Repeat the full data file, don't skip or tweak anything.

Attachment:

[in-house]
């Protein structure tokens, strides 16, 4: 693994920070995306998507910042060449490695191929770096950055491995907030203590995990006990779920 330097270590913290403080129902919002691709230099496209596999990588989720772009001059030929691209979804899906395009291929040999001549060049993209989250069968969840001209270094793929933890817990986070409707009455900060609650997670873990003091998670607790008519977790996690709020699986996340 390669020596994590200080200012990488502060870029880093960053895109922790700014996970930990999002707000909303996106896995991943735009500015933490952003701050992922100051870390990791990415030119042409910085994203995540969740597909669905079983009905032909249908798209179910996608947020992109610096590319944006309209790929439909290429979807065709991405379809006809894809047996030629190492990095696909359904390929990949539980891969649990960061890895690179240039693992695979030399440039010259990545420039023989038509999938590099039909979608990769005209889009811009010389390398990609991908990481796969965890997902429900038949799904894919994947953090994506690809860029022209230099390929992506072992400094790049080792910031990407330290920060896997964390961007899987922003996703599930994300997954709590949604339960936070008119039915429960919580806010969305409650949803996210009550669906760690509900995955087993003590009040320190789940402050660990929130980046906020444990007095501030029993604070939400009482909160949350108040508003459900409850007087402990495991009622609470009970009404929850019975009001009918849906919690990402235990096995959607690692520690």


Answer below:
[in-house]
């Protein structure tokens, strides 16, 4: 693994920070995306998507910042060449490695191929770096950055491995907030203590995990006990779920 330097270590913290403080129902919002691709230099496209596999990588989720772009001059030929691209979804899906395009291929040999001549060049993209989250069968969840001209270094793929933890817990986070409707009455900060609650997670873990003091998670607790008519977790996690709020699986996340 390669020596994590200080200012990488502060870029880093960053895109922790700014996970930990999002707000909303996106896995991943735009500015933490952003701050992922100051870390990791990415030119042409910085994203995540969740597909669905079983009905032909249908798209179910996608947020992109610096590319944006309209790929439909290429979807065709991405379809006809894809047996030629190492990095696909359904390929990949539980891969649990960061890895690179240039693992695979030399440039010259990545420039023989038509999938590099039909979608990769005209889009811009010389390398990609991908990481796969965890997902429900038949799904894919994947953090994506690809860029022209230099390929992506072992400094790049080792910031990407330290920060896997964390961007899987922003996703599930994300997954709590949604339960936070008119039915429960919580806010969305409650949803996210009550669906760690509900995955087993003590009040320190789940402050660990929130980046906020444990007095501030029993604070939400009482909160949350108040508003459900409850007087402990495991009622609470009970009404929850019975009001009918849906919690990402235990096995959607690692520690």